Mueller hints at obstruction in Trump questions

Mueller hints at obstruction in Trump questions

Mueller hints at obstruction in Trump questions

Early Tuesday morning, Mr. Trump tweeted that the leak of Mr. Mueller's questions was "disgraceful" and that "it would seem very hard to obstruct justice for a crime that never happened!"

The questions - at least four dozen in all - also show Mr Mueller wants to find out what Mr Trump knew about connections between members of his presidential campaign and Russian Federation.

Trump has tapped Emmett Flood, who advised Bill Clinton during his impeachment proceedings, to assist in the Russian Federation investigation after the lead White House attorney handling the probe announced plans to retire.

Mueller, multiple experts indicated, is potentially waiting until the tail end of his probe before calling her for an interview and asking her for documents, out of fear of angering the president or furthering cries of a "witch hunt". The president's legal team has not committed him to an interview with Mueller, who has dozens of questions on a broad array of topics he'd like to ask.

During independent counsel Kenneth Starr's investigation of President Bill Clinton related to Monica Lewinsky, prosecutors eventually subpoenaed the president for grand jury testimony.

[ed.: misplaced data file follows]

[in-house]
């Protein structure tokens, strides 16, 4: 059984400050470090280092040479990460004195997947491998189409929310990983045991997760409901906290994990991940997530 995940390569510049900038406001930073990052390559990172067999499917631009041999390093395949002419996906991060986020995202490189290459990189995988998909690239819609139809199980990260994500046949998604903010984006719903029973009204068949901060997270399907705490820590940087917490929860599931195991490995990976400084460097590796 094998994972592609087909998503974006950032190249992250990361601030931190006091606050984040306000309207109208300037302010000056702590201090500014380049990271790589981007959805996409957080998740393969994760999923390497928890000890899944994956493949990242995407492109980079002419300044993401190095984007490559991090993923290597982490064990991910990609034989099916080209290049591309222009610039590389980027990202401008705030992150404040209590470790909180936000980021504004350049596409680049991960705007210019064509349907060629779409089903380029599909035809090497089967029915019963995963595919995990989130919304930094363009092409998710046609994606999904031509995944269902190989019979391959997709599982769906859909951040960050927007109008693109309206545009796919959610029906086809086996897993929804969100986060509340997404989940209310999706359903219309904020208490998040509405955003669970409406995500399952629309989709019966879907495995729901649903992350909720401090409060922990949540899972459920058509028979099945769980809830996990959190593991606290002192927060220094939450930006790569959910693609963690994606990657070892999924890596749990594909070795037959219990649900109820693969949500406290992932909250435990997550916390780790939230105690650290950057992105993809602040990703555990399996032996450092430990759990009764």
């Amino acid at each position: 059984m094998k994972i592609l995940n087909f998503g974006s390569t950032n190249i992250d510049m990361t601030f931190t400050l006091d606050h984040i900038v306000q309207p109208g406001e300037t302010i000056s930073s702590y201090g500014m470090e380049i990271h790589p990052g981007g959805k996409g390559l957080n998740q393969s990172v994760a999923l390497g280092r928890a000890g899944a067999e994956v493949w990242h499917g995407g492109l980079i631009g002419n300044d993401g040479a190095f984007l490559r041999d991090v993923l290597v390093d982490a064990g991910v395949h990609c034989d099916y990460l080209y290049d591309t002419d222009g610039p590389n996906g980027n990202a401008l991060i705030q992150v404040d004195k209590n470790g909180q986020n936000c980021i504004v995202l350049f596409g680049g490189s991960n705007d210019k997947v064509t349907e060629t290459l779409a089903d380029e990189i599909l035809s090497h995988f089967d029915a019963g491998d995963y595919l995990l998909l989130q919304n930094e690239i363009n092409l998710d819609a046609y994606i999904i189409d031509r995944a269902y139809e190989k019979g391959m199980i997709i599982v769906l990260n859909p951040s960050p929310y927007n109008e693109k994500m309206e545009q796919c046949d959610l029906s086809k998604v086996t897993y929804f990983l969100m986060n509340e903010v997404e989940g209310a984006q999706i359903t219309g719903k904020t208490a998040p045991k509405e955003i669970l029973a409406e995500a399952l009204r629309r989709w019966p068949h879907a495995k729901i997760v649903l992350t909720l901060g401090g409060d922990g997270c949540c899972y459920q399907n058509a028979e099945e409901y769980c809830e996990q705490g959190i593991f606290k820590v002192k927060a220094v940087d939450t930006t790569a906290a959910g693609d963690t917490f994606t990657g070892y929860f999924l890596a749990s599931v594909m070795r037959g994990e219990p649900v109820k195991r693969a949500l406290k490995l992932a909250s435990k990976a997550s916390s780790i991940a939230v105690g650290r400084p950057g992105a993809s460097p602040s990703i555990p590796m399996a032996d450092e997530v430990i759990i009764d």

Flood was always the top choice of White House counsel Don McGahn for the job Cobb was given last summer, according to a person familiar with the hiring decision who described Flood as a "fighter".

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Trump's former lead lawyer John Dowd had been the only member of the president's personal legal team with a security clearance, the people said.

The Times said Mueller's team read the questions over the phone to Trump's legal team, which compiled them into a list. When Dowd quit in March over disagreements with Trump on legal strategy, Jay Sekulow became the lead lawyer on the investigation and is still waiting for his clearance. But the questions suggest that investigators want to focus on collusion and obstruction of justice. Trump's lawyers met with prosecutors in early March.

Mueller's prosecutors and Trump's lawyers have been negotiating the terms of a voluntary interview, but Mueller is now threatening a subpoena if Trump does not commit to the session.

Mueller has brought several charges against Manafort already, including money laundering and bank fraud. "And if you don't have a crime, he doesn't get to ask superior executive officials a bunch of questions", said McCarthy, likening a Mueller subpoena to a subordinate military officer making demands of a superior officer.

Additional questions center on Michael Flynn, Trump's former national security adviser, who has pleaded guilty to lying to the Federal Bureau of Investigation about his discussions on sanctions against Russia with Russian Ambassador Sergey Kislyak during the presidential transition. None of the charges relate to allegations of Russian election interference and possible coordination with Trump associates, and Manafort has denied having anything to do with such an effort. Without saying a word publicly, Mr. Mueller and his team of experienced investigators are showing America how a government premised on the rule of law is supposed to function.

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